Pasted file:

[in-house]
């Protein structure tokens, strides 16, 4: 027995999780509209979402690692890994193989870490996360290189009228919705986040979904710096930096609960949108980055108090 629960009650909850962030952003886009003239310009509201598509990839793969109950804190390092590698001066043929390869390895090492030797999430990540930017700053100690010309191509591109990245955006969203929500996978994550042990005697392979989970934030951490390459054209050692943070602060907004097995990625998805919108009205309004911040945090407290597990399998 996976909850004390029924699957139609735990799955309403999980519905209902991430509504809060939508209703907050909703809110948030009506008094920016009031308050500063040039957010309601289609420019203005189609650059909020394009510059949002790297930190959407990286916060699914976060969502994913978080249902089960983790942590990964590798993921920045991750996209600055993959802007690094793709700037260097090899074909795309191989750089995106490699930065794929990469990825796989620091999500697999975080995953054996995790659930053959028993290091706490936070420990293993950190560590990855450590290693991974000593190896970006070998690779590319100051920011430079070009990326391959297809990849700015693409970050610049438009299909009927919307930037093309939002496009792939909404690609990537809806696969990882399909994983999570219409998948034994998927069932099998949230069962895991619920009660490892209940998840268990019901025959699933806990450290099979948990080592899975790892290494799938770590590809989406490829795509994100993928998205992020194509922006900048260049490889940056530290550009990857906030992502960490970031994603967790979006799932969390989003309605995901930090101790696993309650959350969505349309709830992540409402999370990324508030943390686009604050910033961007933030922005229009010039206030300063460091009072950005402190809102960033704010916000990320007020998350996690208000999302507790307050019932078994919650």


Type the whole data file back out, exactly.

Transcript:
[in-house]
């Protein structure tokens, strides 16, 4: 027995999780509209979402690692890994193989870490996360290189009228919705986040979904710096930096609960949108980055108090 629960009650909850962030952003886009003239310009509201598509990839793969109950804190390092590698001066043929390869390895090492030797999430990540930017700053100690010309191509591109990245955006969203929500996978994550042990005697392979989970934030951490390459054209050692943070602060907004097995990625998805919108009205309004911040945090407290597990399998 996976909850004390029924699957139609735990799955309403999980519905209902991430509504809060939508209703907050909703809110948030009506008094920016009031308050500063040039957010309601289609420019203005189609650059909020394009510059949002790297930190959407990286916060699914976060969502994913978080249902089960983790942590990964590798993921920045991750996209600055993959802007690094793709700037260097090899074909795309191989750089995106490699930065794929990469990825796989620091999500697999975080995953054996995790659930053959028993290091706490936070420990293993950190560590990855450590290693991974000593190896970006070998690779590319100051920011430079070009990326391959297809990849700015693409970050610049438009299909009927919307930037093309939002496009792939909404690609990537809806696969990882399909994983999570219409998948034994998927069932099998949230069962895991619920009660490892209940998840268990019901025959699933806990450290099979948990080592899975790892290494799938770590590809989406490829795509994100993928998205992020194509922006900048260049490889940056530290550009990857906030992502960490970031994603967790979006799932969390989003309605995901930090101790696993309650959350969505349309709830992540409402999370990324508030943390686009604050910033961007933030922005229009010039206030300063460091009072950005402190809102960033704010916000990320007020998350996690208000999302507790307050019932078994919650």